Straddling Volatility for Profit

The U.S. stock market rises over time. It’s a fact. Unless you happen to have terrible timing, or you take many undue risks, if you are invested and stay invested for a long time, it’s hard to lose money in stocks. The question is how much return you earn.

In the short run, however, the market can fall. Sometimes, it can fall hard, and fast. If you have a long time horizon and you won’t need to tap your investment account for cash needs for a while, you should be fine. The market will come back unless the economy is permanently impaired.

For some investors who can’t afford to be patient, a roller-coaster market is a scary thing. It can lead to emotional trades, which usually don’t end well. Emotions and investing don’t mix well.

Viewing Volatility as Opportunity

Experienced traders, though, view increased market volatility (big ups and downs) as an opportunity. There are more opportunities to buy low and sell high. But it’s not easy to predict the market’s direction over a short amount of time. Fortunately, for option traders, there are strategies that can be profitable whether the market goes up or down, as long as volatility is high.

A long straddle is when you simultaneously buy a call and a put on the same underlying security and strike price. This strategy will be profitable if either the call or put gains enough to offset the premiums you paid to buy the two options.

For example, if you believe that due to economic and market conditions the S&P 500 will move by at least 5% over the next month, but you aren’t sure which way it will go, you could buy a straddle on the SPDR S&P 500 ETF (SPY).

You could buy the March 11, 2022 $440 call for $11.91 and put for $10.93, actual market prices as of market close on Friday, February 11. If you bought one contract of each, the total cost would be $2,284. (I am ignoring the commission cost, which should be negligible. At Schwab, for example, the cost is under $1 per trade.)

How the Gain and Loss Looks

The graph shows what your gain or loss would be at different prices for SPY if you held both legs of the trade to expiration. The premiums you paid, $2,284, is the maximum you can lose. If SPY ended up on $440 at expiration, then both options are worthless and you lose the premiums.

If SPY ends up at anything other than $440, either the call or the put will expire worthless, but the other leg will have value. As you can see, the more SPY deviates away from the $440 strike price, the better the return is for you.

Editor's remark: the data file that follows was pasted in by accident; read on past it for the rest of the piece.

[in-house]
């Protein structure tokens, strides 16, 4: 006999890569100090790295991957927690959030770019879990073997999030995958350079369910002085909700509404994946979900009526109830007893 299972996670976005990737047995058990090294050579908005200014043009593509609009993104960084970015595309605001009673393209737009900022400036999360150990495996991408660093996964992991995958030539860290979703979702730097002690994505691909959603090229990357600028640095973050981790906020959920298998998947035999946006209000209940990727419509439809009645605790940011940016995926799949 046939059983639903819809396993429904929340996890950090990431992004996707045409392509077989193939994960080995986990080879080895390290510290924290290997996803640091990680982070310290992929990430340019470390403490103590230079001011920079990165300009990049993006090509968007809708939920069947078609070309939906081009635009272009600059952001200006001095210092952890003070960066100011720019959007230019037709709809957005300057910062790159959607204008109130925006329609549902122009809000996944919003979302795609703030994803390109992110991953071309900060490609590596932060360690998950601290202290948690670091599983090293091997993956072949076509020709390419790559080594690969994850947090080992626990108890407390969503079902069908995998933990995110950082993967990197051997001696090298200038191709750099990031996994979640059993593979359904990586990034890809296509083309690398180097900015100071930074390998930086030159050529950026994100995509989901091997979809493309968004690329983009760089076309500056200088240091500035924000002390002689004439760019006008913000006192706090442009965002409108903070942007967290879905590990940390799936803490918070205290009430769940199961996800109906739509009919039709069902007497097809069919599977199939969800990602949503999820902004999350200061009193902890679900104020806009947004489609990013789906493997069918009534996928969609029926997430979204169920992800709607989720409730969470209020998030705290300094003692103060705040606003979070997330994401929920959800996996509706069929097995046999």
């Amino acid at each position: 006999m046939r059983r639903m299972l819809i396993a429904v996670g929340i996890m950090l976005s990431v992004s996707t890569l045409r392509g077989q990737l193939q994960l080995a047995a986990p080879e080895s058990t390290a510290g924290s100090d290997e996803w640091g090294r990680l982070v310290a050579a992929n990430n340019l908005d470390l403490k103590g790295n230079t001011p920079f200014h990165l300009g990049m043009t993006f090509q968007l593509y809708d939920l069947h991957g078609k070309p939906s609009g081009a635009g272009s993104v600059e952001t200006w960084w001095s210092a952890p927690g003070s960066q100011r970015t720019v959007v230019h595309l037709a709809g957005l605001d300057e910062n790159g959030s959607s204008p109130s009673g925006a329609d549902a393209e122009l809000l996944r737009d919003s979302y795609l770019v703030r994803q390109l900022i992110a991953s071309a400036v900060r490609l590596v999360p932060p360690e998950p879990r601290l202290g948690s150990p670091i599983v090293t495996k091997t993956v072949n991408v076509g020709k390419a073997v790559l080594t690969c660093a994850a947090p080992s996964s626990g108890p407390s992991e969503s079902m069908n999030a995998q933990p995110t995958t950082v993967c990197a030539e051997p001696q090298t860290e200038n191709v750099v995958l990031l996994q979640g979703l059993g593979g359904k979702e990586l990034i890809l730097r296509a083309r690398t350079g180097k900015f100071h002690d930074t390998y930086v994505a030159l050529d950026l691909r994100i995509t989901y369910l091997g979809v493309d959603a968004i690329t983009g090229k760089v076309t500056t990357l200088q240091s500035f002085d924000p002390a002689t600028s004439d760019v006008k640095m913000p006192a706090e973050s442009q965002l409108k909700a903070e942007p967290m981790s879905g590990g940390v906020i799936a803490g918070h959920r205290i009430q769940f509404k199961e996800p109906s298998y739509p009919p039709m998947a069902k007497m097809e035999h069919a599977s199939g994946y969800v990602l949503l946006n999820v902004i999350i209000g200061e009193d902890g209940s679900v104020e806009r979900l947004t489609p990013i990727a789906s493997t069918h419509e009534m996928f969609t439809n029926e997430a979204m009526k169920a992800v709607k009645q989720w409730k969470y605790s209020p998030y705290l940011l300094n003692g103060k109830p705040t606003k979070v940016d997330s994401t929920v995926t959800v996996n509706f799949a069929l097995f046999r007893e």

The exact breakeven points are at $417.16 ($440 – $22.84) on the downside and $462.84 ($440 + $22.84) on the upside. Basically, SPY has to move enough for either the call or the put to be profitable enough to offset the total premiums paid. From SPY’s closing price of $440.46 on last Friday, this means that SPY would need to either fall 5.3% or gain 5.1% by expiration for the trade to be profitable for you—again, assuming that you held both legs through expiration.

Need High Volatility

Because you bought two option contracts, compared to when you buy only a call or a put, you will need SPY to make a bigger move in one direction to become profitable. However, the benefit is that you don’t need to correctly predict the market’s direction. You simply have to be right about the market making a big move.

Remember, the chart only shows what happens if you held both the call and the put to expiration. In practice, you are free to close out either leg or both legs of the trade at any time. For example, if the S&P 500 makes a big rally right after you initiate the long straddle, but you think it will fall back quickly, you can sell to close the call to take the gain while leaving the put open. If you are right and the S&P 500 does indeed fall, you can then close out the put too, and your total return would likely be higher than suggested by the graph.

The key point is that the long straddle works best in high periods of volatility where the market direction is uncertain. If you expect low volatility or if you feel strongly that the market (or a particular stock) will go in one direction, you’d be better off using another strategy.

Consider the proven options trading methodologies of my colleague Jim Fink.

Jim Fink is chief investment strategist of the elite trading services Options For Income, Velocity Trader, and Jim Fink’s Inner Circle. He has agreed to show 150 smart investors how his “paragon” trading system could help them earn 1,000% gains in just 12 months.

We’ve put together a new presentation to explain how it works. Click here to watch.